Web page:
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Not all credit cards have an annual fee, but those that do commonly charge a fee of $39 to $99 per year. For premium cards that have extra perks, that price could be even higher.
When you first sign up for a card, the rewards and benefits you get for membership could be enough to justify paying the cost—but things could change. If you no longer see enough value to justify a fee, your financial situation has changed or the card's annual fee has gone up, it could be time to consider ways to lower that cost.
Instead of jumping straight to canceling the card, you could try contacting the card's issuer to ask for a one-time fee waiver or another accommodation that could hold you over.
Ways You Can Get Your Credit Card's Annual Fee Waived
If a credit card's annual fee is causing you to rethink the account, taking the following steps could help you qualify for a fee waiver.
Keep Your Account in Good Standing
Asking for a fee waiver is asking for your credit card company to do you a favor. Companies, in general, are more willing to do favors for customers who have never missed a payment. Make sure to pay at least the minimum due each month because it could better your chances of having the request for a fee waiver accepted.
Figure Out if the Card Is Still Right for You
Think about why you're no longer getting enough value from the credit card to offset the annual fee. Your spending habits may have changed, for instance, or maybe you travel less and get less use out of travel-related perks.
If you're asked why you want the fee waiver, thinking about this beforehand could help you explain your situation. Based on your spending habits, the card issuer may transition you to another card that's a better alternative.
Call the Card Issuer and Ask
Once you've laid out your reasoning for wanting a waiver, it's time to call the credit card company. The number to call should be on the back of the card. Explain that you're seeking a waiver on the annual fee and why.
Review Your Options
Offers can vary—a company may agree to waive some or all of the annual fee, or an alternative could be pitched instead. Once you have some options on the table, take a second to figure out if the deal is valuable enough to make keeping the card worthwhile.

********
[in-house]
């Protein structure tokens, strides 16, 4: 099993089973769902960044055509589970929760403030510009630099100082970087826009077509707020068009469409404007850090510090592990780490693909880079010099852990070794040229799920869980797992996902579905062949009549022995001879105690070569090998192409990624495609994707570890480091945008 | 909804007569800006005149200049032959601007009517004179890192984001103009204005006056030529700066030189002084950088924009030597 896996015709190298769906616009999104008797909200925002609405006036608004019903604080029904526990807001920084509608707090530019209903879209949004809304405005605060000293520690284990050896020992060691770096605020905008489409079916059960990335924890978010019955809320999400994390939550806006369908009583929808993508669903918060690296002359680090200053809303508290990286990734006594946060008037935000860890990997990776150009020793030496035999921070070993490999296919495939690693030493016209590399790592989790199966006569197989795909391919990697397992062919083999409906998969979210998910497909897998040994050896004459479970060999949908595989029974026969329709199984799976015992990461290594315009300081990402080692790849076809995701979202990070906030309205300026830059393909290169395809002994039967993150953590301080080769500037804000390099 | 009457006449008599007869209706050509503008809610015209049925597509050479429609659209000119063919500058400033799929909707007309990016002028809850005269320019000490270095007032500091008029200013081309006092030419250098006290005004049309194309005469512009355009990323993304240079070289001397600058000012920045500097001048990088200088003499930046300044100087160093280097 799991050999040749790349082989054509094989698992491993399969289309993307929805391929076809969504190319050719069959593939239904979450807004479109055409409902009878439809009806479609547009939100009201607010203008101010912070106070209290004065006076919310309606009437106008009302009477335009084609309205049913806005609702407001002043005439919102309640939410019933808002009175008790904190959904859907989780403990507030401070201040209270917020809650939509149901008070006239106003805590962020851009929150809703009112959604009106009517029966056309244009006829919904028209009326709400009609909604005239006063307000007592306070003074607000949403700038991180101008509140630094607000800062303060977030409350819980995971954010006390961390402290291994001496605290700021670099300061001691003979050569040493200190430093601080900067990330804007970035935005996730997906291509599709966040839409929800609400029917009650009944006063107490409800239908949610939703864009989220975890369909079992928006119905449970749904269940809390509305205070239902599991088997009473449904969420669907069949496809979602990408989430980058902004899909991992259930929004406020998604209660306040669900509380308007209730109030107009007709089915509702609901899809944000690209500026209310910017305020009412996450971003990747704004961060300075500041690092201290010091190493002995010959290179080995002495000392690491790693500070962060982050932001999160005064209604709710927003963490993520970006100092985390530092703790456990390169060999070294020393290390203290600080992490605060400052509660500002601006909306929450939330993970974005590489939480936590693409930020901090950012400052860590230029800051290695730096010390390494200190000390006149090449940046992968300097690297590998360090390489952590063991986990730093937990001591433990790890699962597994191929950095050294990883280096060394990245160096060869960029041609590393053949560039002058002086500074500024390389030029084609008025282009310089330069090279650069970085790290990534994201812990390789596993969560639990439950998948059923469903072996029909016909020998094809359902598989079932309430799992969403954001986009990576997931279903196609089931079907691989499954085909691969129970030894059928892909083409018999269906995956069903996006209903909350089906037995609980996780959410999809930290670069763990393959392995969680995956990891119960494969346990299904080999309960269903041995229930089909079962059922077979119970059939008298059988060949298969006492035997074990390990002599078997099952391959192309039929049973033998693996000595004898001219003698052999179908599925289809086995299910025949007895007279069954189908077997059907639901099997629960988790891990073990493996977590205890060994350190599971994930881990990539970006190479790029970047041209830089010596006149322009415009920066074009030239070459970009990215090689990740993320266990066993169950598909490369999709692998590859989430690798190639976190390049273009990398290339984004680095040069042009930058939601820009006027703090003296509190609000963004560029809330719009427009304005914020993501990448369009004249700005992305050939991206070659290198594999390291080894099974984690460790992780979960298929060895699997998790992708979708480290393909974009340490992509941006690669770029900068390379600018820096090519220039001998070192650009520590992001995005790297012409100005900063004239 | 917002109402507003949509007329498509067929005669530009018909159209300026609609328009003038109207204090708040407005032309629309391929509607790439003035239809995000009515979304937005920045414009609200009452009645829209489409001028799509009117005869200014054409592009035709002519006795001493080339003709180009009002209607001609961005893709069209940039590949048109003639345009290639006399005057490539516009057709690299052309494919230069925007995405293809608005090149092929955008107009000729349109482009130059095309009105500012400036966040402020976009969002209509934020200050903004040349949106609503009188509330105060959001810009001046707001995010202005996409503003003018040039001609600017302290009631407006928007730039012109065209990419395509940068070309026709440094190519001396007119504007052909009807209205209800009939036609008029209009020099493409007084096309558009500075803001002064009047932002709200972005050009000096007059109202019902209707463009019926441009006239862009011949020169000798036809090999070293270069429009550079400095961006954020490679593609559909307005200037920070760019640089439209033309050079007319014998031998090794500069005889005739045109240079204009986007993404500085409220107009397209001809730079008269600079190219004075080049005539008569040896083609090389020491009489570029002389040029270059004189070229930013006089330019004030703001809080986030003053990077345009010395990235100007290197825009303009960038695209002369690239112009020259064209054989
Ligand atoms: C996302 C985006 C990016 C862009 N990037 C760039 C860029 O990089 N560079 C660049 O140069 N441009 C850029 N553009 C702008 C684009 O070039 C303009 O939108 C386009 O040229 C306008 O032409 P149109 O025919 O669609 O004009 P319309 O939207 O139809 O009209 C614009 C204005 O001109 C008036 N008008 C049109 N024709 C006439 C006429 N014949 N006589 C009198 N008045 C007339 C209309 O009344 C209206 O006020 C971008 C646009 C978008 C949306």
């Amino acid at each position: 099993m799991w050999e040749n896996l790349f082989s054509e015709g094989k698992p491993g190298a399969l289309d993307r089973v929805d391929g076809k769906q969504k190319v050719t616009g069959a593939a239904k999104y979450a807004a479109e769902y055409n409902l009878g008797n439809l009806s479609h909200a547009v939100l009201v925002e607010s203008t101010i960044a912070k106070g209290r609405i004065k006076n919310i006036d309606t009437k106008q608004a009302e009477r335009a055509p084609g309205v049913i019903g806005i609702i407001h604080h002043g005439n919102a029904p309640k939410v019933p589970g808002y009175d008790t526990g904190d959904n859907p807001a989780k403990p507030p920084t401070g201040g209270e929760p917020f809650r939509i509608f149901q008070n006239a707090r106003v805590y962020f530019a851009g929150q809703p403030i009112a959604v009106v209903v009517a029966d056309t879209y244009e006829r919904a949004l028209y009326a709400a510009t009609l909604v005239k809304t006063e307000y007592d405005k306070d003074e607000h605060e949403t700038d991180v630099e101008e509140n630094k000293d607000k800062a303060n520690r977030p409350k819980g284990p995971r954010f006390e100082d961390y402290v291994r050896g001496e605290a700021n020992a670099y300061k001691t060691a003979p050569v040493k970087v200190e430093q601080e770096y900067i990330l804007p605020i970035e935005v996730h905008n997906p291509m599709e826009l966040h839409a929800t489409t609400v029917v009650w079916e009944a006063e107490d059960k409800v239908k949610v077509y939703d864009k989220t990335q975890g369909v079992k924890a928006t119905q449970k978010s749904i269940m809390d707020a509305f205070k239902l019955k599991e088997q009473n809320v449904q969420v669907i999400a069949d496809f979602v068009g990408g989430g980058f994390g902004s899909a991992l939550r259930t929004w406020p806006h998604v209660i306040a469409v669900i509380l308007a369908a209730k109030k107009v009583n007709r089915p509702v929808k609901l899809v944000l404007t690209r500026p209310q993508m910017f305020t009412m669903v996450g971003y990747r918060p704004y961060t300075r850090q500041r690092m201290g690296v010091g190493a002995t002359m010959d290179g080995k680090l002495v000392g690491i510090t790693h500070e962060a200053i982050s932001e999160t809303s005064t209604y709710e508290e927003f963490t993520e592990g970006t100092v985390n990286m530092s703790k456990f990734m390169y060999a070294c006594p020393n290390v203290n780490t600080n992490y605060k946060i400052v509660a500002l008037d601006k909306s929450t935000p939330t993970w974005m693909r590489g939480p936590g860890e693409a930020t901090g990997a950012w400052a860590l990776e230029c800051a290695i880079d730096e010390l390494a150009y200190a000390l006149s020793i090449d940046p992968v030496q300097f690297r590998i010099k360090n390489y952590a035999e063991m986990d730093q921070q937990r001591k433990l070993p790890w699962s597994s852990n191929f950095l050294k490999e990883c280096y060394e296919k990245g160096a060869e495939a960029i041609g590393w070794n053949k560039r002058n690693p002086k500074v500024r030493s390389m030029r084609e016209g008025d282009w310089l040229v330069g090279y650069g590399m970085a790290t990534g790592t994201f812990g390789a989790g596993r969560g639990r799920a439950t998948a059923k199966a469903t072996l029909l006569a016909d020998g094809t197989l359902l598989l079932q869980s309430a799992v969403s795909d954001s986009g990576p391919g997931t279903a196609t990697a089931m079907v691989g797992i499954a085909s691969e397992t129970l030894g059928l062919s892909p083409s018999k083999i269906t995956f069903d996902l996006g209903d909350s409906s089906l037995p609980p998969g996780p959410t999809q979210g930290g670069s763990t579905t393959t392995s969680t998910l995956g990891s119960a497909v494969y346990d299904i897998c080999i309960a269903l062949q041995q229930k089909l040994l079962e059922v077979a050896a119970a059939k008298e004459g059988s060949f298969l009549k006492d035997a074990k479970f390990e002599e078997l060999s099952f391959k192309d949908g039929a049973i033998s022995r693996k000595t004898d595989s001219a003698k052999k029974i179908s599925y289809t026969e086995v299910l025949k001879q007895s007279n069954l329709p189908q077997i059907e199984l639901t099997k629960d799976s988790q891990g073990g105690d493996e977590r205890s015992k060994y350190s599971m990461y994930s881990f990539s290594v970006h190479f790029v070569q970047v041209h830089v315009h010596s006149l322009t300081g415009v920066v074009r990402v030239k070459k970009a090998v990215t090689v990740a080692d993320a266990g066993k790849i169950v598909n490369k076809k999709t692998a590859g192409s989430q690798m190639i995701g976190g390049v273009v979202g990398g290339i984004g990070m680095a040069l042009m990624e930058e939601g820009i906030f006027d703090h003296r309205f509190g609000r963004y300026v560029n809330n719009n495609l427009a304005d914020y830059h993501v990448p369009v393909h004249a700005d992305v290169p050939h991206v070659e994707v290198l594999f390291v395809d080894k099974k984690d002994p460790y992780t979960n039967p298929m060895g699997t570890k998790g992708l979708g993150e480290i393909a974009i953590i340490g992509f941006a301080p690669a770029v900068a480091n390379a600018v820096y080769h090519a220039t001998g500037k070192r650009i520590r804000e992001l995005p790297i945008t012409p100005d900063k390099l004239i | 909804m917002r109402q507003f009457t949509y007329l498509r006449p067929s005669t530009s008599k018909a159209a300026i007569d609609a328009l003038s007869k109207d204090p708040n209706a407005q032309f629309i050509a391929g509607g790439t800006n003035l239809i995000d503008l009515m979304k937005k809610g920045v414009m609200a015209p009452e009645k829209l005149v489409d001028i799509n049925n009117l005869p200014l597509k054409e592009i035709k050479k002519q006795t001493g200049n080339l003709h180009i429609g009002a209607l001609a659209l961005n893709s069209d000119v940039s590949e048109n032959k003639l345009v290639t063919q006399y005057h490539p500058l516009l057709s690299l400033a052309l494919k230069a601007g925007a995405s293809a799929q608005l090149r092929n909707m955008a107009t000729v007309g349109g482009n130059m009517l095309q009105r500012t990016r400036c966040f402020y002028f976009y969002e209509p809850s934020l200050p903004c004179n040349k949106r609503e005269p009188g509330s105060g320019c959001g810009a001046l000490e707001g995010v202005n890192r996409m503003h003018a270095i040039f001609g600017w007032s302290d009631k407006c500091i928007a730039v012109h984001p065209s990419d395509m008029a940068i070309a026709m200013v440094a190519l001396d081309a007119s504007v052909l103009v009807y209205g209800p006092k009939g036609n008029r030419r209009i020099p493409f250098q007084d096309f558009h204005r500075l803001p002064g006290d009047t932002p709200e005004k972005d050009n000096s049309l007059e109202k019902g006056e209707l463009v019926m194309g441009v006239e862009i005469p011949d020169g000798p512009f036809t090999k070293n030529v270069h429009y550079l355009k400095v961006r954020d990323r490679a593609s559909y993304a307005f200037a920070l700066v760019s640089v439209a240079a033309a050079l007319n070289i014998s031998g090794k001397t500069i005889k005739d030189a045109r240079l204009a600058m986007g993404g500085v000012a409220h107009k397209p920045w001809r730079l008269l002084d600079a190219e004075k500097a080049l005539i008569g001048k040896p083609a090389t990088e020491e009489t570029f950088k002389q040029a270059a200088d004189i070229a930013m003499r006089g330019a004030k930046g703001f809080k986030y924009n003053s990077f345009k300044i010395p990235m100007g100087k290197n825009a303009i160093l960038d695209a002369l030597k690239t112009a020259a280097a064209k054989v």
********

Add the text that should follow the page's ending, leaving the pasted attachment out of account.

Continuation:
Alternatives if You Can't Get the Annual Fee Waived
A fee waiver isn't guaranteed even if you follow the steps above, but you still have other options to consider if your card fee is too high.
Downgrade the Card
If the credit card company offers other credit cards, you may be able to downgrade your credit card to another one with a lower fee.
Cancel the Card
A final resort could be canceling your card. The advantage of this is that you get rid of the fee, and having one less card could help you avoid incurring more credit card debt.
However, a drawback of closing a card is that it eliminates the card's credit limit from your credit utilization ratio, which is an important factor that affects your credit score. Since credit utilization expresses how much of your total available credit you're using, removing a card from this calculation could decrease your overall credit limit and cause your utilization to increase.
For example, if you have a total credit limit of $15,000 across your credit cards and total balances of $4,000, your utilization would be 27%. If your available credit decreases to $10,000 after closing a credit card and your other card balances remain the same, your utilization would climb to 40%. An increase in your credit utilization can be negative for your credit score, especially as it approaches and climbs above 30%.
Before canceling a card, consider your overall financial goals. Say you're planning to buy a house or car within the next year and the credit card is helping you maintain a strong credit score. It could make sense to hold off on canceling until after making the major purchase. If the cost of an annual fee is a financial burden, however, canceling might make sense.
Credit Card Companies May Give Fee Waivers, But It's Not Guaranteed
Fee waivers and retention offers available can vary from one credit card company to the next. Keep in mind that if you do qualify for an offer, it's generally a one-time thing and not something you'll get repeatedly. Because of this, you'll still have to make a decision on if the card is worth keeping over the long term.
If you'd rather avoid an annual fee, Experian CreditMatch™ could help you find a new card that doesn't have one. The credit card marketplace has several no-annual-fee cards that offer perks and rewards on everyday shopping, travel and more. You can compare terms and offers head-to-head to find a card that better fits your lifestyle and budget.